A consortium of 19 health services providing home and aged care has been recognised at the Victorian Public Healthcare Awards.
But Community Interlink was already a winner in the eyes of Wodonga client Lynne Matusch.
When the consortium formed in 2015, it was thought to be an Australian-first, and involves the major health providers and hospitals in the North East and smaller regional providers like the Tallangatta and Indigo North health services.
Ms Matusch has had her level-four home care package delivered by Community Interlink for the majority of her four years living in Wodonga.
"Sarah [my case manager] comes once a month, but we talk on the phone a fair bit - she's another daughter to me; I keep adopting them," she said.
"She was responsible for organising $7000 worth of ramps at the back of my unit, and awnings - the rain was coming in on the ramps and making them slippery.
"I feel like I am part of the family.
"If I ring up and Sarah isn't there, I know who is on the phone."
Ms Matusch moved from Kiama in NSW to Wodonga to be closer to her three daughters.
"I get on so well with my grandchildren ... my children ask me when I'm going to grow up," she said.
"I have quite a few health issues; I had open-heart surgery and two years later I got cancer.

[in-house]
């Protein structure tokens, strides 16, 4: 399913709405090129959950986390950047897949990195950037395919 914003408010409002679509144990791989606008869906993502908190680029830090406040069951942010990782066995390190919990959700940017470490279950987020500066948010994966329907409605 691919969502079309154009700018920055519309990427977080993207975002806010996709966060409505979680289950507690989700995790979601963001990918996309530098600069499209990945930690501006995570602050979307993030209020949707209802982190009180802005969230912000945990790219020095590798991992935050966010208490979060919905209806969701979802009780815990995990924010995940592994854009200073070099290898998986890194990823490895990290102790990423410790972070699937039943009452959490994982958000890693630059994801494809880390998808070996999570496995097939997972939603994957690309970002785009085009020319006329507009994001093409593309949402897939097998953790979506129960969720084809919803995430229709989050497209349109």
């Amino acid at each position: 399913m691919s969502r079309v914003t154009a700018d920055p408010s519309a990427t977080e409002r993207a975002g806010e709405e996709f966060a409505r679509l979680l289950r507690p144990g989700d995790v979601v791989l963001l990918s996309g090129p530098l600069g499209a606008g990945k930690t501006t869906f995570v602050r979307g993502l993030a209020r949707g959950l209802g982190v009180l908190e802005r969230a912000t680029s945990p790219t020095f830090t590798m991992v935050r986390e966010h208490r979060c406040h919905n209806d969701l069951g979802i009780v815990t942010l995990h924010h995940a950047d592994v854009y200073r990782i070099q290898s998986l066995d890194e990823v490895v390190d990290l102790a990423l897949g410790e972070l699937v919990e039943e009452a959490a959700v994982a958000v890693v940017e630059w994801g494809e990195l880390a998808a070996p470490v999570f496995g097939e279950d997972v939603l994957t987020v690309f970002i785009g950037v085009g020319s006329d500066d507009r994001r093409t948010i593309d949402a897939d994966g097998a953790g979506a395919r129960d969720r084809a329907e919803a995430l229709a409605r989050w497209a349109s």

"It's been quite a difficult road to lose your independence, but because of Community Interlink, I'm still able to stay in the unit."
Home Care reforms at the beginning of 2017 moved government-funded packages from the hands of approved providers, to individual clients, leaving smaller operators to compete for clients with big players.
But the formation of Community Interlink, led by Goulburn Valley Health, meant the health services could maintain and increase their number of clients.
The number of home care packages provided through Community Interlink has grown from 204 to 339.
At the 15th Victorian Public Healthcare Awards, the consortium was awarded the Minister for Disability, Ageing and Carers Award for excellence in public sector aged care.
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Goulburn Valley Health chief executive Matt Sharp said with the services working together, the well-being of the shared community would only grow.
"The primary goal of the consortium is to build on a shared philosophy and commitment to supporting local communities through local health services and providing the best possible services we can to those in need," he said.